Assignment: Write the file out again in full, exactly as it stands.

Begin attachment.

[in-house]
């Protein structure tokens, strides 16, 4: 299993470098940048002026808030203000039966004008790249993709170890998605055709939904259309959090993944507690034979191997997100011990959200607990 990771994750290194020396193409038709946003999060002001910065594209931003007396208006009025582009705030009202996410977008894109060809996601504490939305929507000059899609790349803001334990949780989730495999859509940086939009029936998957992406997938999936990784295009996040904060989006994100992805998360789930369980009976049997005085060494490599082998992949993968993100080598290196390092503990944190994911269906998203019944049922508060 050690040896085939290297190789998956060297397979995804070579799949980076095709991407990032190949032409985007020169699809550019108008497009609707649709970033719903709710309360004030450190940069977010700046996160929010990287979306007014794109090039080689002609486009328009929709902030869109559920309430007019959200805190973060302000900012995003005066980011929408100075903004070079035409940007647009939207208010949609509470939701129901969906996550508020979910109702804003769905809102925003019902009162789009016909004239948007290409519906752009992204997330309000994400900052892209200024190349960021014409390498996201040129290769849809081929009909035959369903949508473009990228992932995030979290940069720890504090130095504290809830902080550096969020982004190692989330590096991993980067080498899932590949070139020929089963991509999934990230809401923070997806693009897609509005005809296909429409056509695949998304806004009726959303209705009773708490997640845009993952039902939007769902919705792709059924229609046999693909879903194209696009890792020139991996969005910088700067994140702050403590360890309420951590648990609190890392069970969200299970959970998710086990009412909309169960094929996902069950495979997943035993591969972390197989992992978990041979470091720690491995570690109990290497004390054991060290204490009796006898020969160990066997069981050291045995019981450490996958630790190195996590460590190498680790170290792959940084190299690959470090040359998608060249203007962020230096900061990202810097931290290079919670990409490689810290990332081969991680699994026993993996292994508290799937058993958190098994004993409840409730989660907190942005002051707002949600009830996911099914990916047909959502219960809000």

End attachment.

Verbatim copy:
[in-house]
């Protein structure tokens, strides 16, 4: 299993470098940048002026808030203000039966004008790249993709170890998605055709939904259309959090993944507690034979191997997100011990959200607990 990771994750290194020396193409038709946003999060002001910065594209931003007396208006009025582009705030009202996410977008894109060809996601504490939305929507000059899609790349803001334990949780989730495999859509940086939009029936998957992406997938999936990784295009996040904060989006994100992805998360789930369980009976049997005085060494490599082998992949993968993100080598290196390092503990944190994911269906998203019944049922508060 050690040896085939290297190789998956060297397979995804070579799949980076095709991407990032190949032409985007020169699809550019108008497009609707649709970033719903709710309360004030450190940069977010700046996160929010990287979306007014794109090039080689002609486009328009929709902030869109559920309430007019959200805190973060302000900012995003005066980011929408100075903004070079035409940007647009939207208010949609509470939701129901969906996550508020979910109702804003769905809102925003019902009162789009016909004239948007290409519906752009992204997330309000994400900052892209200024190349960021014409390498996201040129290769849809081929009909035959369903949508473009990228992932995030979290940069720890504090130095504290809830902080550096969020982004190692989330590096991993980067080498899932590949070139020929089963991509999934990230809401923070997806693009897609509005005809296909429409056509695949998304806004009726959303209705009773708490997640845009993952039902939007769902919705792709059924229609046999693909879903194209696009890792020139991996969005910088700067994140702050403590360890309420951590648990609190890392069970969200299970959970998710086990009412909309169960094929996902069950495979997943035993591969972390197989992992978990041979470091720690491995570690109990290497004390054991060290204490009796006898020969160990066997069981050291045995019981450490996958630790190195996590460590190498680790170290792959940084190299690959470090040359998608060249203007962020230096900061990202810097931290290079919670990409490689810290990332081969991680699994026993993996292994508290799937058993958190098994004993409840409730989660907190942005002051707002949600009830996911099914990916047909959502219960809000």